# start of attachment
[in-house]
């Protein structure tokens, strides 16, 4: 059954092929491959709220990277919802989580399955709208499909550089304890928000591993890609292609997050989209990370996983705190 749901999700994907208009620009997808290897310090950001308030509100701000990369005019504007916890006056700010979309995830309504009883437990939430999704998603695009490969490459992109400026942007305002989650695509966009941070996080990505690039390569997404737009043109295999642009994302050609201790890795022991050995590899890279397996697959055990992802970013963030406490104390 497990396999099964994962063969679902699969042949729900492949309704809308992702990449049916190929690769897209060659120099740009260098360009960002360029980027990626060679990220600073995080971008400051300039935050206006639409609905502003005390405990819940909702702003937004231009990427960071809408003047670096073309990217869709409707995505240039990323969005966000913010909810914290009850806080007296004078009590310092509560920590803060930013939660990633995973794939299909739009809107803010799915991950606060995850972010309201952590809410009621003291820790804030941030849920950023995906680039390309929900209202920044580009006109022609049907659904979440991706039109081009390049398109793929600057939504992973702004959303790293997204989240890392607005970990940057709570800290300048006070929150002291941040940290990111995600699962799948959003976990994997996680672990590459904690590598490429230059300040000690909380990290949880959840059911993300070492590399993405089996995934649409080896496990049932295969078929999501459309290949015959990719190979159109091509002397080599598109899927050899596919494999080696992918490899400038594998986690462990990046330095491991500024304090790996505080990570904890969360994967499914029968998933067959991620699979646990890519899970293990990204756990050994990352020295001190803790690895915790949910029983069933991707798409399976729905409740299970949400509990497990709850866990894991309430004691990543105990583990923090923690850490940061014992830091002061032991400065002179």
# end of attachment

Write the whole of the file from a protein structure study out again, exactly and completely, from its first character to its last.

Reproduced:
[in-house]
């Protein structure tokens, strides 16, 4: 059954092929491959709220990277919802989580399955709208499909550089304890928000591993890609292609997050989209990370996983705190 749901999700994907208009620009997808290897310090950001308030509100701000990369005019504007916890006056700010979309995830309504009883437990939430999704998603695009490969490459992109400026942007305002989650695509966009941070996080990505690039390569997404737009043109295999642009994302050609201790890795022991050995590899890279397996697959055990992802970013963030406490104390 497990396999099964994962063969679902699969042949729900492949309704809308992702990449049916190929690769897209060659120099740009260098360009960002360029980027990626060679990220600073995080971008400051300039935050206006639409609905502003005390405990819940909702702003937004231009990427960071809408003047670096073309990217869709409707995505240039990323969005966000913010909810914290009850806080007296004078009590310092509560920590803060930013939660990633995973794939299909739009809107803010799915991950606060995850972010309201952590809410009621003291820790804030941030849920950023995906680039390309929900209202920044580009006109022609049907659904979440991706039109081009390049398109793929600057939504992973702004959303790293997204989240890392607005970990940057709570800290300048006070929150002291941040940290990111995600699962799948959003976990994997996680672990590459904690590598490429230059300040000690909380990290949880959840059911993300070492590399993405089996995934649409080896496990049932295969078929999501459309290949015959990719190979159109091509002397080599598109899927050899596919494999080696992918490899400038594998986690462990990046330095491991500024304090790996505080990570904890969360994967499914029968998933067959991620699979646990890519899970293990990204756990050994990352020295001190803790690895915790949910029983069933991707798409399976729905409740299970949400509990497990709850866990894991309430004691990543105990583990923090923690850490940061014992830091002061032991400065002179």